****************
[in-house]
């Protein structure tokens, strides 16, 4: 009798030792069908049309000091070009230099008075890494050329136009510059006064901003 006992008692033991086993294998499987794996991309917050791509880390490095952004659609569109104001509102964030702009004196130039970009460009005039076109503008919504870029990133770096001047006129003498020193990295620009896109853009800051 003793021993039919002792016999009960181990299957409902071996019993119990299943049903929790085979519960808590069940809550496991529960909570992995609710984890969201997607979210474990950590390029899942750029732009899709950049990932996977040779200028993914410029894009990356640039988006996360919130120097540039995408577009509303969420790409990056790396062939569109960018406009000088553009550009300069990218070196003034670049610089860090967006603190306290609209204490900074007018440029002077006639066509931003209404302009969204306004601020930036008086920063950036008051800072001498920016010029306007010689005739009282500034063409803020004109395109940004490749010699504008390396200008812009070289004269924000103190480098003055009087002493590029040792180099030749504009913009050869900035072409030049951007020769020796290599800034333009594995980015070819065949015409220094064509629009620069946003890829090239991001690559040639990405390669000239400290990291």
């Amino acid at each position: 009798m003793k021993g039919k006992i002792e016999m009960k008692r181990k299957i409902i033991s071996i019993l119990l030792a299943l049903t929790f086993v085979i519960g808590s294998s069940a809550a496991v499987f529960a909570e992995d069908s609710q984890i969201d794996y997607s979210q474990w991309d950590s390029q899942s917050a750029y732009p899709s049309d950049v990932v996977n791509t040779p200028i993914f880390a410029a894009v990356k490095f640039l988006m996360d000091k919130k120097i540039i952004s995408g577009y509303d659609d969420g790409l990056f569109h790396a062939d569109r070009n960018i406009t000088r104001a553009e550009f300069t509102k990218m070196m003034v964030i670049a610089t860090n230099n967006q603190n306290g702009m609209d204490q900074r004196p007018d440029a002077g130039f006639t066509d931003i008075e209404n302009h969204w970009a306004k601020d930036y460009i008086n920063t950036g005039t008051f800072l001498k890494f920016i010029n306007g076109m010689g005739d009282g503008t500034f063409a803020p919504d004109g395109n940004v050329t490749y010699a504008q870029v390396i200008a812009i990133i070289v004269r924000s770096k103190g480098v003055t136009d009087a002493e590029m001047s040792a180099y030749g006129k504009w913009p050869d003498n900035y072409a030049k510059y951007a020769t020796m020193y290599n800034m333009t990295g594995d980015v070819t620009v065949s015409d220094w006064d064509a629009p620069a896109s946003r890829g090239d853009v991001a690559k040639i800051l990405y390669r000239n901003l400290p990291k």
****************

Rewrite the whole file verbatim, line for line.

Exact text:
[in-house]
């Protein structure tokens, strides 16, 4: 009798030792069908049309000091070009230099008075890494050329136009510059006064901003 006992008692033991086993294998499987794996991309917050791509880390490095952004659609569109104001509102964030702009004196130039970009460009005039076109503008919504870029990133770096001047006129003498020193990295620009896109853009800051 003793021993039919002792016999009960181990299957409902071996019993119990299943049903929790085979519960808590069940809550496991529960909570992995609710984890969201997607979210474990950590390029899942750029732009899709950049990932996977040779200028993914410029894009990356640039988006996360919130120097540039995408577009509303969420790409990056790396062939569109960018406009000088553009550009300069990218070196003034670049610089860090967006603190306290609209204490900074007018440029002077006639066509931003209404302009969204306004601020930036008086920063950036008051800072001498920016010029306007010689005739009282500034063409803020004109395109940004490749010699504008390396200008812009070289004269924000103190480098003055009087002493590029040792180099030749504009913009050869900035072409030049951007020769020796290599800034333009594995980015070819065949015409220094064509629009620069946003890829090239991001690559040639990405390669000239400290990291």
């Amino acid at each position: 009798m003793k021993g039919k006992i002792e016999m009960k008692r181990k299957i409902i033991s071996i019993l119990l030792a299943l049903t929790f086993v085979i519960g808590s294998s069940a809550a496991v499987f529960a909570e992995d069908s609710q984890i969201d794996y997607s979210q474990w991309d950590s390029q899942s917050a750029y732009p899709s049309d950049v990932v996977n791509t040779p200028i993914f880390a410029a894009v990356k490095f640039l988006m996360d000091k919130k120097i540039i952004s995408g577009y509303d659609d969420g790409l990056f569109h790396a062939d569109r070009n960018i406009t000088r104001a553009e550009f300069t509102k990218m070196m003034v964030i670049a610089t860090n230099n967006q603190n306290g702009m609209d204490q900074r004196p007018d440029a002077g130039f006639t066509d931003i008075e209404n302009h969204w970009a306004k601020d930036y460009i008086n920063t950036g005039t008051f800072l001498k890494f920016i010029n306007g076109m010689g005739d009282g503008t500034f063409a803020p919504d004109g395109n940004v050329t490749y010699a504008q870029v390396i200008a812009i990133i070289v004269r924000s770096k103190g480098v003055t136009d009087a002493e590029m001047s040792a180099y030749g006129k504009w913009p050869d003498n900035y072409a030049k510059y951007a020769t020796m020193y290599n800034m333009t990295g594995d980015v070819t620009v065949s015409d220094w006064d064509a629009p620069a896109s946003r890829g090239d853009v991001a690559k040639i800051l990405y390669r000239n901003l400290p990291k």